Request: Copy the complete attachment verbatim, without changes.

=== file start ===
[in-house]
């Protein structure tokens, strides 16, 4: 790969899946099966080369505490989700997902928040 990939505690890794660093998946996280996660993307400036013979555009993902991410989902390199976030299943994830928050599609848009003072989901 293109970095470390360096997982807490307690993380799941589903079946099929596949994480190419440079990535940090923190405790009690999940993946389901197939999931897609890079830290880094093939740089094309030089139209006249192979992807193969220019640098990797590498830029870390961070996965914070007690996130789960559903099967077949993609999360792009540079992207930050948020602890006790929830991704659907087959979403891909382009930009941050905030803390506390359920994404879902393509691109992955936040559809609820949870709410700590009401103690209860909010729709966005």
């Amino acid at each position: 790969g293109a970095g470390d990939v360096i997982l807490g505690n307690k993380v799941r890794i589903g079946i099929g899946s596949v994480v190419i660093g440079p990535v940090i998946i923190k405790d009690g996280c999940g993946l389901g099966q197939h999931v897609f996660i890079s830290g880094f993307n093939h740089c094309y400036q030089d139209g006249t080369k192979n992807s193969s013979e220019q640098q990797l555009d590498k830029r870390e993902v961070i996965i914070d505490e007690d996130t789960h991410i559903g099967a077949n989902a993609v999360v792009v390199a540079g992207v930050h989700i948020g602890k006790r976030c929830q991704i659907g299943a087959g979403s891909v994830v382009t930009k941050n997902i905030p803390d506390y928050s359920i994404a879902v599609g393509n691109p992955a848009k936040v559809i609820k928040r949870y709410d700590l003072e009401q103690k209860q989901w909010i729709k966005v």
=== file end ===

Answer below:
[in-house]
């Protein structure tokens, strides 16, 4: 790969899946099966080369505490989700997902928040 990939505690890794660093998946996280996660993307400036013979555009993902991410989902390199976030299943994830928050599609848009003072989901 293109970095470390360096997982807490307690993380799941589903079946099929596949994480190419440079990535940090923190405790009690999940993946389901197939999931897609890079830290880094093939740089094309030089139209006249192979992807193969220019640098990797590498830029870390961070996965914070007690996130789960559903099967077949993609999360792009540079992207930050948020602890006790929830991704659907087959979403891909382009930009941050905030803390506390359920994404879902393509691109992955936040559809609820949870709410700590009401103690209860909010729709966005």
């Amino acid at each position: 790969g293109a970095g470390d990939v360096i997982l807490g505690n307690k993380v799941r890794i589903g079946i099929g899946s596949v994480v190419i660093g440079p990535v940090i998946i923190k405790d009690g996280c999940g993946l389901g099966q197939h999931v897609f996660i890079s830290g880094f993307n093939h740089c094309y400036q030089d139209g006249t080369k192979n992807s193969s013979e220019q640098q990797l555009d590498k830029r870390e993902v961070i996965i914070d505490e007690d996130t789960h991410i559903g099967a077949n989902a993609v999360v792009v390199a540079g992207v930050h989700i948020g602890k006790r976030c929830q991704i659907g299943a087959g979403s891909v994830v382009t930009k941050n997902i905030p803390d506390y928050s359920i994404a879902v599609g393509n691109p992955a848009k936040v559809i609820k928040r949870y709410d700590l003072e009401q103690k209860q989901w909010i729709k966005v």